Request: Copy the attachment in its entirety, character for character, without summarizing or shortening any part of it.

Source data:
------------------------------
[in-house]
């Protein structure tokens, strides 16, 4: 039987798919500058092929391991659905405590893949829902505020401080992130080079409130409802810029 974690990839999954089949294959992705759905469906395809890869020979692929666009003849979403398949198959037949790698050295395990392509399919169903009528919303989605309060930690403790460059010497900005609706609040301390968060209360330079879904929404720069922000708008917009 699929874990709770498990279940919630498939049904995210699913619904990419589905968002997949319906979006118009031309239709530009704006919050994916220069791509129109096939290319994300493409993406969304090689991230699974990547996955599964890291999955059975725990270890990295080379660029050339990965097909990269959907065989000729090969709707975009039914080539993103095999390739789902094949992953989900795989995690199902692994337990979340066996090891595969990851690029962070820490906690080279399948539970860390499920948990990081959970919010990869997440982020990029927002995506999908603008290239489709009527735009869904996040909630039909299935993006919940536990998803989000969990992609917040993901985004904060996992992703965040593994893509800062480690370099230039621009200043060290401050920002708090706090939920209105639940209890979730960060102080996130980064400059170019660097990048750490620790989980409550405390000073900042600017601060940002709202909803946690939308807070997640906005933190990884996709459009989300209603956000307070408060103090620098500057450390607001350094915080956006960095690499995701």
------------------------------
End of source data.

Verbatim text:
[in-house]
């Protein structure tokens, strides 16, 4: 039987798919500058092929391991659905405590893949829902505020401080992130080079409130409802810029 974690990839999954089949294959992705759905469906395809890869020979692929666009003849979403398949198959037949790698050295395990392509399919169903009528919303989605309060930690403790460059010497900005609706609040301390968060209360330079879904929404720069922000708008917009 699929874990709770498990279940919630498939049904995210699913619904990419589905968002997949319906979006118009031309239709530009704006919050994916220069791509129109096939290319994300493409993406969304090689991230699974990547996955599964890291999955059975725990270890990295080379660029050339990965097909990269959907065989000729090969709707975009039914080539993103095999390739789902094949992953989900795989995690199902692994337990979340066996090891595969990851690029962070820490906690080279399948539970860390499920948990990081959970919010990869997440982020990029927002995506999908603008290239489709009527735009869904996040909630039909299935993006919940536990998803989000969990992609917040993901985004904060996992992703965040593994893509800062480690370099230039621009200043060290401050920002708090706090939920209105639940209890979730960060102080996130980064400059170019660097990048750490620790989980409550405390000073900042600017601060940002709202909803946690939308807070997640906005933190990884996709459009989300209603956000307070408060103090620098500057450390607001350094915080956006960095690499995701």